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Latency as a Performability Metric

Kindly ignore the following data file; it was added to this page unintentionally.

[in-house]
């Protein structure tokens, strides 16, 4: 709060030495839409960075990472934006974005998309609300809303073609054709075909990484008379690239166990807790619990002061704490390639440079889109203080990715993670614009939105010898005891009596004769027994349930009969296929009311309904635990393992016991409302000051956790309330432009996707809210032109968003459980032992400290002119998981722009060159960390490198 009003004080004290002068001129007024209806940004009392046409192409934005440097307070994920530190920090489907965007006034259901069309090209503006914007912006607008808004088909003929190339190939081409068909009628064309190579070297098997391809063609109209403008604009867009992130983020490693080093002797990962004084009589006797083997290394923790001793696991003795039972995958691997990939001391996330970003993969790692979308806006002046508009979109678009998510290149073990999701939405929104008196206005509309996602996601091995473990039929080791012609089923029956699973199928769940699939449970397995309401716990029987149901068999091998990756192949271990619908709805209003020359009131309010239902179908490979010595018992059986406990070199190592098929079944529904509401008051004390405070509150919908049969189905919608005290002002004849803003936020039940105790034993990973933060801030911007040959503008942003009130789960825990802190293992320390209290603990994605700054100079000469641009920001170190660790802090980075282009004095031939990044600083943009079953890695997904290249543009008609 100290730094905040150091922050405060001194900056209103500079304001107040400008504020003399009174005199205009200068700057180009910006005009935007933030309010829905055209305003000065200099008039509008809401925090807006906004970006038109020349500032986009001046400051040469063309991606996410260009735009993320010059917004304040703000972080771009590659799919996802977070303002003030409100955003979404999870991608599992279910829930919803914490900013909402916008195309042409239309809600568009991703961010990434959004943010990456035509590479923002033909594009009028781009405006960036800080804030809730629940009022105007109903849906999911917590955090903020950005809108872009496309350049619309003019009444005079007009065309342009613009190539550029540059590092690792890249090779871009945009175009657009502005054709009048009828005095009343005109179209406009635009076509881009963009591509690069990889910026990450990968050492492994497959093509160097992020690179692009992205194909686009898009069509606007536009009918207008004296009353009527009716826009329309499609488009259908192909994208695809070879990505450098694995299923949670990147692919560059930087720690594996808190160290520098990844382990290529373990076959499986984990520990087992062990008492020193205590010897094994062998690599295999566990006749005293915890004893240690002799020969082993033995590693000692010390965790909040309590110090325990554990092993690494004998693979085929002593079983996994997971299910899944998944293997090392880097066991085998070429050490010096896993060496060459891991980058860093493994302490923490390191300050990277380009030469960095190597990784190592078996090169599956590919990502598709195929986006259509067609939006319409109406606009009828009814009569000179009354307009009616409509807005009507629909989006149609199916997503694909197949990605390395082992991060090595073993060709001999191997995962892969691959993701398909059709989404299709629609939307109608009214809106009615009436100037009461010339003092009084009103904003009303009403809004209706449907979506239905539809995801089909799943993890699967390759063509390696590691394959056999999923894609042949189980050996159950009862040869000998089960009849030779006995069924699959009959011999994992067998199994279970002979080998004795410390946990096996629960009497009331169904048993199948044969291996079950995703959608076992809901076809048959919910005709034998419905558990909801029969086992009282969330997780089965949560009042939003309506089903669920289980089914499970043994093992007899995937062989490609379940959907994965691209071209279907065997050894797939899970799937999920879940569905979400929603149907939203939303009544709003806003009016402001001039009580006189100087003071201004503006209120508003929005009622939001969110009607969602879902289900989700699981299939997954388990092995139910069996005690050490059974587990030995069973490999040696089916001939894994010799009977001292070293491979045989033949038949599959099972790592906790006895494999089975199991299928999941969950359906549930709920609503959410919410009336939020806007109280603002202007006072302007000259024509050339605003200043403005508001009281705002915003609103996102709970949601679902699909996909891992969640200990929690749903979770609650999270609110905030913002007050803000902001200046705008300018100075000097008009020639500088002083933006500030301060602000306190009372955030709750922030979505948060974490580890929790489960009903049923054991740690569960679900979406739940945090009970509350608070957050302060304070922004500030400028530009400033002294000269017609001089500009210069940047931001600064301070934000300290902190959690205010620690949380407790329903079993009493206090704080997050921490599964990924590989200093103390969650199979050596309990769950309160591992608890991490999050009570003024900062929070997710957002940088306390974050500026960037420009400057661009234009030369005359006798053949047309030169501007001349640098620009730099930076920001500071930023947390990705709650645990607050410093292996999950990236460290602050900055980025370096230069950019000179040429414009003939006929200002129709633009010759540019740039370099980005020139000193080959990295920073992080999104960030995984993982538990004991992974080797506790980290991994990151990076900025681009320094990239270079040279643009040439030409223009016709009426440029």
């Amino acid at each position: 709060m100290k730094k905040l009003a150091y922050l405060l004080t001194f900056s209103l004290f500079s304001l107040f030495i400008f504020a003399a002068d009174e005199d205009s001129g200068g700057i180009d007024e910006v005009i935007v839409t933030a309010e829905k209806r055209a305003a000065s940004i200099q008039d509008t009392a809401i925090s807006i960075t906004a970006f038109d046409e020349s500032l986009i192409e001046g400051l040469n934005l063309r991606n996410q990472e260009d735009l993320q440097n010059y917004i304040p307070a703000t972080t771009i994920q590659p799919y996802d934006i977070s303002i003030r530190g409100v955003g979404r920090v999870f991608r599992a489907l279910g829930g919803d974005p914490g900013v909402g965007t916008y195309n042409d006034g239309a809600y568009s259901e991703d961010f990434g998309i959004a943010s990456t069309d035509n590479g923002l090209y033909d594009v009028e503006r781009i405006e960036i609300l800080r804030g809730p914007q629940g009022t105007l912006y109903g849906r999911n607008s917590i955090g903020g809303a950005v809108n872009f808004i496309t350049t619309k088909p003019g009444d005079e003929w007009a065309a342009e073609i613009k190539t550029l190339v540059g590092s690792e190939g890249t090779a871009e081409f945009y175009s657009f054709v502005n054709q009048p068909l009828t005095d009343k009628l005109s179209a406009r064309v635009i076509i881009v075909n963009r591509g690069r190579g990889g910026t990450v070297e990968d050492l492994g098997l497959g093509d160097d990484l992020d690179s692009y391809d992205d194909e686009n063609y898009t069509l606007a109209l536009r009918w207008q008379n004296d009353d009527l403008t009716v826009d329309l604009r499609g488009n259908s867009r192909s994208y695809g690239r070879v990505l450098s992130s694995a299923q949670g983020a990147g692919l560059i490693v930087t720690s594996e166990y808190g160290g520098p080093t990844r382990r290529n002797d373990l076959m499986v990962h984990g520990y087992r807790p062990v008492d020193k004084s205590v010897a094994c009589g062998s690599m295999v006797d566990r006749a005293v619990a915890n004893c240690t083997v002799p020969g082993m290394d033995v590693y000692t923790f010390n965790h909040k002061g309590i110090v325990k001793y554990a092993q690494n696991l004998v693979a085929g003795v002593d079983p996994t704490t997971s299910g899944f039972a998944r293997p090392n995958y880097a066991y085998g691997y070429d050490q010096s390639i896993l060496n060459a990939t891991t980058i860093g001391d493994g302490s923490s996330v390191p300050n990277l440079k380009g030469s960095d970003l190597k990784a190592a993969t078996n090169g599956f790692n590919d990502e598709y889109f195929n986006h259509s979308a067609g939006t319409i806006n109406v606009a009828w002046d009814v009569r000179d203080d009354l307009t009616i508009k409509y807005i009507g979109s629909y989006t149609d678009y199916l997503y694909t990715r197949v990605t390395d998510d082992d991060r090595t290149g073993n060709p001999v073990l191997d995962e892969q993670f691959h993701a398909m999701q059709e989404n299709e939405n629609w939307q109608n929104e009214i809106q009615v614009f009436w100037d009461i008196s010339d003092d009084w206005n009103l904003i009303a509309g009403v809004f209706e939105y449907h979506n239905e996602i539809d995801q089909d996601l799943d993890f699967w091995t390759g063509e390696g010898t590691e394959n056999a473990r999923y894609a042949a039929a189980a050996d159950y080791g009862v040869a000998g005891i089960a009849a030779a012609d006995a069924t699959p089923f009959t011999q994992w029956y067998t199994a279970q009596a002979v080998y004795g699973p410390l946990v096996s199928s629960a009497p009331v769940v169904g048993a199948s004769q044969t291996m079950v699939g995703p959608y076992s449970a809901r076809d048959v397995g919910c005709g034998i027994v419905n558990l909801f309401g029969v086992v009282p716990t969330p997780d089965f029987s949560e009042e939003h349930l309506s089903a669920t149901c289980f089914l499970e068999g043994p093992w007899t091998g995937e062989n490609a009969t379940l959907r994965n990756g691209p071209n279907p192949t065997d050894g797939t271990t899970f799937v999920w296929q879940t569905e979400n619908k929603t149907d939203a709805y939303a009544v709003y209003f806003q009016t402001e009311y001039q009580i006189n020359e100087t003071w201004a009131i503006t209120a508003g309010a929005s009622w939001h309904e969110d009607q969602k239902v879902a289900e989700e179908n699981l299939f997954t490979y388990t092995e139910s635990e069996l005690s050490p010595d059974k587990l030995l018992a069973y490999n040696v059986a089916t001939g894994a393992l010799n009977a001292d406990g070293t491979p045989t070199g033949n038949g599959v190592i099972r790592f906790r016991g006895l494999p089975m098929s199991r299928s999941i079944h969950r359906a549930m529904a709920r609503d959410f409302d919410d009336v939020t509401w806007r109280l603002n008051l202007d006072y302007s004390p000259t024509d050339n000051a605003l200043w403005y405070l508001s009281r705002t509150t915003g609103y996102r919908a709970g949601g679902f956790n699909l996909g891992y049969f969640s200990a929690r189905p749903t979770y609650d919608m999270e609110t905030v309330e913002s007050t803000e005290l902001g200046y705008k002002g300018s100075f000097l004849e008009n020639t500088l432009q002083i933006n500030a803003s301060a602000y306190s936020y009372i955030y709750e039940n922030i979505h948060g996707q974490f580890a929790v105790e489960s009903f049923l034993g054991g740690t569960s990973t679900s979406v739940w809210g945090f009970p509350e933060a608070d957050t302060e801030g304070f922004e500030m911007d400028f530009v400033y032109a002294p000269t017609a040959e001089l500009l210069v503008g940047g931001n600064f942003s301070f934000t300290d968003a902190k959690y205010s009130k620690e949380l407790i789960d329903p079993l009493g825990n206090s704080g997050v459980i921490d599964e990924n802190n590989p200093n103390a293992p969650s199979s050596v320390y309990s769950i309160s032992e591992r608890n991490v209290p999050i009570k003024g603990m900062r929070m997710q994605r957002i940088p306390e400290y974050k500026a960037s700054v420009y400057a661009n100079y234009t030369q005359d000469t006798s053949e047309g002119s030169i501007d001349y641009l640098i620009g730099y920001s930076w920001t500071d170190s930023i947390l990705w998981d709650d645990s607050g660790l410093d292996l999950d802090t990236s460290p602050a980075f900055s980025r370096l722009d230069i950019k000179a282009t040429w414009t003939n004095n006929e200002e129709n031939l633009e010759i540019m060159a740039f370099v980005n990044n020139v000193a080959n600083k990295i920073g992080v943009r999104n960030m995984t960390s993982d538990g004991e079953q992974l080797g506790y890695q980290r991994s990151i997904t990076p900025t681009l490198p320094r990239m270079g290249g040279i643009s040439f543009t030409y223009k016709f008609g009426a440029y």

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Latency as a Performability Metric: Experimental ResultsOutlinePerformability overviewExample: microbenchmarkProject motivationProject overviewExperiment componentsMendosus designExperimental setupFault typesTest case timelineSimplifying assumptionsSample result: app crashSample result: node hangRepresenting latencyRepresenting latency (2)Representing latency (3)Availability and punctualityOther metricsSample demerit systemOnline service optimizationConclusionsFurther WorkLatency as a Performability Metric: Experimental ResultsExample: long-term modelLatency as a Latency as a Performability Performability Metric: Experimental ResultsMetric: Experimental ResultsPete [email protected] Motivation and background• Performability overview•Project summary2. Test setup• PRESS web server• Mendosus fault injection system3. Experimental results & analysis• How to represent latency• Questions for future researchPerformability overview• Goal of ROC project: develop metrics to evaluate new recovery techniques• Performability –class of metrics to describe how a system performs in the presence of faults– First used in fault-tolerant computing field1 – Now being applied to online services 1 J. F. Meyer, Performability Evaluation: Where It Is and What Lies Ahead, 1994Example: microbenchmarkRAID disk failureProject motivation• Rutgers study: performability analysis of a web server, using throughput• Other studies (esp. from HP Labs Storage group) also use response time as a metric• Assertion: latency and data quality are better than throughput for describing user experience • How best to represent latency in performability reports?Project overview•Goals:1. Replicate PRESS/Mendosus study with response time measurements2. Discuss how to incorporate latency into performability statistics• Contributions:1. Provide a latency-based analysis of a web server’s performability (currently rare)2. Further the development of more comprehensive dependability benchmarksExperiment components• The Mendosus fault injection system– From Rutgers (Rich Martin)– Goal: low-overhead emulation of a cluster of workstations, injection of likely faults• The PRESS web server– Cluster-based, uses cooperative caching. Designed by Carreira et al. (Rutgers)– Perf-PRESS: basic version– HA-PRESS: incorporates hearbeats, master node for automated cluster management• Client simulators– Submit set # of requests/sec, based on real tracesMendosus designUser-leveldaemon (Java)ModifiedNICdriverSCSImoduleprocmoduleappsGlobal Controller(Java)Fault configfileLANemuconfigfileAppsconfigfileEmulated LANWorkstations (real or VMs)Experimental setupFault typesDamaged or misconfigured switch, power outageSwitch down or flakyBroken, damaged or misattached cableLink down or flakyNetworkApplication bug or resource contention with other processesApp hangApplication bug or resource unavailabilityApp crashApplicationOS or kernel module bugNode freezeOperator error, OS bug, hardware component failure, power outageNode crashNodePossible Root CauseFaultCategoryTest case timeline- Warm-up time: 30-60 seconds- Time to repair: up to 90 secondsSimplifying assumptions• Operator repairs any non-transient failure after 90 seconds• Web page size is constant• Faults are independent• Each client request is independent of all others (no sessions!)– Request arrival times are determined by a Poisson process (not self-similar)• Simulated clients abandon connection attempt after 2 secs, give up on page load after 8 secsSample result: app crash01002003004005006007008009000102030405060708090100110120130140150160170180Time elapsed (secs)# RequestsSuccessAborted (2s)Timed out (8s)00.511.522.50102030405060708090100110120130140150160170180Time elapsed (secs)Avg. response time (secs)Latency00.511.522.50102030405060708090100110120130140150160170180Time elapsed (secs)Avg. response time (secs)Latency01002003004005006007008009000102030405060708090100110120130140150160170180Time elapsed (secs)# RequestsSuccessAborted (2s)Timed out (8s)Perf-PRESS HA-PRESSThroughputLatency01002003004005006007008009000102030405060708090100110120130140150160170180190200210220230240250260270280290300310320330340350360370380390400410Time elapsed (secs)# RequestsSuccessAborted (2s)Timed out (8s)00.511.522.530102030405060708090100110120130140150160170180190200210220230240250260270280290300310320330340350360370380390400410Time elapsed (secs)Avg. response time (secs)LatencyPerf-PRESS HA-PRESS01002003004005006007008009000102030405060708090100110120130140150160170180190200210220230240250260270280290300310320330340350360370380390400410Time elapsed (secs)# RequestsSuccessAborted (2s)Timed out (8s)00.511.522.530102030405060708090100110120130140150160170180190200210220230240250260270280290300310320330340350360370380390400410Time elapsed (secs)Avg. response time (secs)LatencyThroughputLatencySample result: node hangRepresenting latency• Total seconds of wait time– Not good for comparing cases with different workloads• Average (mean) wait time per request– OK, but requires that expected (normal) response time be given separately• Variance of wait time– Not very intuitive to describe. Also, read-only workload means that all variance is toward longer wait times anywayRepresenting latency (2)• Consider “goodput”-based availability:total responses servedtotal requests• Idea: Latency-based “punctuality”:ideal total latencyactual total latency• Like goodput, maximum value is 1• “Ideal” total latency:average latency for non-fault cases x total #requests (shouldn’t be 0)Representing latency (3)• Aggregate punctuality ignores brief, severe spikes in wait time (bad for user experience)– Can capture these in a separate statistic (EX: 1% of 100k responses took >8 sec)Availability and punctualityThroughput-based availability of PRESS versions00.20.40.60.81App hang App crash Node crash Node freeze Link downFault scenarioAvailability indexPerf-PRESSHA-PRESSLatency-based "punctuality" of PRESS versions00.020.040.060.080.10.12App hang App crash Node crash Node freeze Link downFault scenarioPunctuality indexPerf-PRESSHA-PRESSOther metrics• Data quality, latency and throughput are interrelated– Is a 5-second wait for a response “worse” than waiting 1 second to get a “try back later”?• To combine DQ, latency and throughput, can use a “demerit” system (proposed by Keynote)1– These can be very